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Corrections drops disciplinary action against Lewis Prison whistleblower

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PHOENIX — The Arizona Department of Corrections announced Thursday that it has rescinded all disciplinary action against the whistleblower who leaked videos of prison doors not locking at a West Valley prison.

Sgt. Ana (who also goes by Gabriela) Contreras will no longer face punishment for sharing information about problems at Lewis Prison in Buckeye, according to corrections spokesman Andrew Wilder.

Wilder said after the department was made aware of allegations of retaliation on May 17, it initiated a review.

Contreras and four other correctional officers part of the investigation will have disciplinary action removed from their files, be eligible for promotions and be reimbursed for lost wages.

“It’s imperative that officers and personnel feel encouraged to raise concerns to leadership when they have them,” Wilder said in a statement. “Director Ryan’s open-door policy for all employees is an example of the department’s commitment to open communication.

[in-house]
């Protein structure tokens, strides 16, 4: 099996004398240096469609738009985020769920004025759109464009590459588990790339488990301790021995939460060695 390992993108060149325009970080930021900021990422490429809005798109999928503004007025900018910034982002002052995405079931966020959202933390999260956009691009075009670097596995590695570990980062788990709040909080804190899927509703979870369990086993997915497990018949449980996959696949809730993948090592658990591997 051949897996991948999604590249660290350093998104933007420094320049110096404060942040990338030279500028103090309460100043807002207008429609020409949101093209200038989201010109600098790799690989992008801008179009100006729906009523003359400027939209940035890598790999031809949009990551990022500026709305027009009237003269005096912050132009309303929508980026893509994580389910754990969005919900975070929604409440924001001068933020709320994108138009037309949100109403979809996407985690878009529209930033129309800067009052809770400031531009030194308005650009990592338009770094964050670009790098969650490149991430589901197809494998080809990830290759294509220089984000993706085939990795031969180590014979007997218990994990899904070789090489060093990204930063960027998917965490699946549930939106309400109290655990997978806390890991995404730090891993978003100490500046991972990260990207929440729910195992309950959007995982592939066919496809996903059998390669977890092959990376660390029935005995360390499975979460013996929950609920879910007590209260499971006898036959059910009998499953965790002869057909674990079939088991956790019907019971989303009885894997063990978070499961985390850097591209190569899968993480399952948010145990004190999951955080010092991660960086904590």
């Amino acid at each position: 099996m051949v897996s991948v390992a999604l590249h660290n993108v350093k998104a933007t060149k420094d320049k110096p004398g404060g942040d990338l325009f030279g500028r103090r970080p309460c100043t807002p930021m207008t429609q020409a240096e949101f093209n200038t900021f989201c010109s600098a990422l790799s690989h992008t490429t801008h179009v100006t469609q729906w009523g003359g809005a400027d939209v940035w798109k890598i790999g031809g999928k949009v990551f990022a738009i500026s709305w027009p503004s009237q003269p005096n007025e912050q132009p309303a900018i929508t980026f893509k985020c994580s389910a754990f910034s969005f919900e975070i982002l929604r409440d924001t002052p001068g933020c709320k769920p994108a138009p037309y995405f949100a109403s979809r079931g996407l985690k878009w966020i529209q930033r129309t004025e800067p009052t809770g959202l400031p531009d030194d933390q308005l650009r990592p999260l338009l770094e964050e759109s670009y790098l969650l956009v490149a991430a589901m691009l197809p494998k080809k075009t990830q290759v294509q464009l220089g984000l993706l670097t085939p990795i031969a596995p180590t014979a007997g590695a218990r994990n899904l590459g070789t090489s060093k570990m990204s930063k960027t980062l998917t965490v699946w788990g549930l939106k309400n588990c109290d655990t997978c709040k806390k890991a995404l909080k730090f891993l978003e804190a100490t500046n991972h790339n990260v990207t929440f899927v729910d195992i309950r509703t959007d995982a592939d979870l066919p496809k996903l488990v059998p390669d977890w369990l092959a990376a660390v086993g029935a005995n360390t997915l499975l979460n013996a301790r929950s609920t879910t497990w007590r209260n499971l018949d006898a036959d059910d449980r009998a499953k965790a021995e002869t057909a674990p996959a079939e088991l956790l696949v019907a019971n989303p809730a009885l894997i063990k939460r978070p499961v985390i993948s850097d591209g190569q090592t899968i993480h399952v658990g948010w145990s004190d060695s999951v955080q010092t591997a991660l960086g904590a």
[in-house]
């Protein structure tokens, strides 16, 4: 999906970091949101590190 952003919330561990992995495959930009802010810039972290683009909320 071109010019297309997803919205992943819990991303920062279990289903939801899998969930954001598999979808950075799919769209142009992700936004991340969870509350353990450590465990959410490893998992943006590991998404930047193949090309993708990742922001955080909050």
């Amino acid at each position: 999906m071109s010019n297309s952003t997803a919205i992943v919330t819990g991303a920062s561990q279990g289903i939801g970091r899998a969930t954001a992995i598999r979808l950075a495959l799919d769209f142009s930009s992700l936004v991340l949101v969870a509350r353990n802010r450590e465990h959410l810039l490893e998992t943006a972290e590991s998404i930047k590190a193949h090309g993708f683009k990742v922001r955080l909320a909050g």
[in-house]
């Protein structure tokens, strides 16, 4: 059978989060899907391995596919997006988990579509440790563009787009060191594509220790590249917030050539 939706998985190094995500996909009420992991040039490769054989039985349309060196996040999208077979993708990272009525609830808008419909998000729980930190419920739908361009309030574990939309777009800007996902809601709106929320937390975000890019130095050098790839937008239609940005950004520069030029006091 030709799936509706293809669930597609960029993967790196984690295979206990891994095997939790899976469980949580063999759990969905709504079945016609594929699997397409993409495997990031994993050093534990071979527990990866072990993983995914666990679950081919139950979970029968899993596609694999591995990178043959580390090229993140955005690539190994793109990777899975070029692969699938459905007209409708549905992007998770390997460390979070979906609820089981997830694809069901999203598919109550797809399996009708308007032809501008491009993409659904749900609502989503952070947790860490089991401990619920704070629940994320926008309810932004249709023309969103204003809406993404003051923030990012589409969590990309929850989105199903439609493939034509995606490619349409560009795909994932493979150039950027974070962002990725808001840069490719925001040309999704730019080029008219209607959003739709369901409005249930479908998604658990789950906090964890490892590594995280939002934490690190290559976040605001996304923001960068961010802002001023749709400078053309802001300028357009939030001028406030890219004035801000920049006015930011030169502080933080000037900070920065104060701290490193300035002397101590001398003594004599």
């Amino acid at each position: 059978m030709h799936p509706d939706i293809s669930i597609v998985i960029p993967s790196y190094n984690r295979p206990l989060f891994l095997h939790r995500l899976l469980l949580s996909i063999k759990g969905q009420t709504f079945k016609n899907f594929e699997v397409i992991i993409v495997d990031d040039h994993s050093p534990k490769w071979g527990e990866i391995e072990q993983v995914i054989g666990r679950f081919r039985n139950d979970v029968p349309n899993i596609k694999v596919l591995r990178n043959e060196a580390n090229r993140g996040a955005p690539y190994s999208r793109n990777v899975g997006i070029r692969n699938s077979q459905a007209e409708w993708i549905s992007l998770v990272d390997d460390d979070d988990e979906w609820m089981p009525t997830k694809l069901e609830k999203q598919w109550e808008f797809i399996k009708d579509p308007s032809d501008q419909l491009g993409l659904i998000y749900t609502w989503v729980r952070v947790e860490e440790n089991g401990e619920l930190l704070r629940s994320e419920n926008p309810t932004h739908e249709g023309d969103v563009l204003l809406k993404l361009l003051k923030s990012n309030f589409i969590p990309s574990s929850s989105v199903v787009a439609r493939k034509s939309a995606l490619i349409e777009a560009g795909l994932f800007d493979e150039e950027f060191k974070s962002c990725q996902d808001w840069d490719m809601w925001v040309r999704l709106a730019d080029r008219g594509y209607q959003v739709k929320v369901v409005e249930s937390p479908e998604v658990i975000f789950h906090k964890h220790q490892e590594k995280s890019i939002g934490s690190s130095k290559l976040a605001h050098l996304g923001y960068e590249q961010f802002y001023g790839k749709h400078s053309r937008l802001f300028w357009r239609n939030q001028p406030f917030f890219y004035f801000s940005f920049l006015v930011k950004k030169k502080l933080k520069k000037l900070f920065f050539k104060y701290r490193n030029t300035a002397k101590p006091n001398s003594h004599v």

“The department continues to work diligently to identify and implement a long-term solution to lock and door issues at Lewis Prison. The voices of our officers will be critical as we move forward, and we will continue to make ourselves available to them.”

The disciplinary actions that were dropped include two 40-hour suspensions, two 16-hour suspensions and a letter of reprimand.

The problems at Lewis Prison came to light last month after an ABC15 report, which included the leaked videos, revealed that some prisoners had been carrying out attacks on correctional officers and other inmates after letting themselves out of their cells.

The surveillance footage from June through December 2018 showed inmates initiating violent beatings. One inmate died in the hospital four days after being attacked in his cell.

The department said inmates had tampered with locking mechanisms to keep the cells from being properly secured.

Doors were padlocked in response, a violation of state fire codes, but the state fire marshal temporarily allowed the padlocks.

Ryan reportedly has known about the broken locks since May 2018, but millions of dollars targeted for repairs had been diverted to other projects.

Gov. Doug Ducey authorized a third-party, independent investigation of the Department of Corrections last month as well as a state probe by a team of law enforcement officials.

More than 700 inmates were relocated from Lewis to prisons in Winslow, Florence, Tucson, Yuma and Douglas this month.

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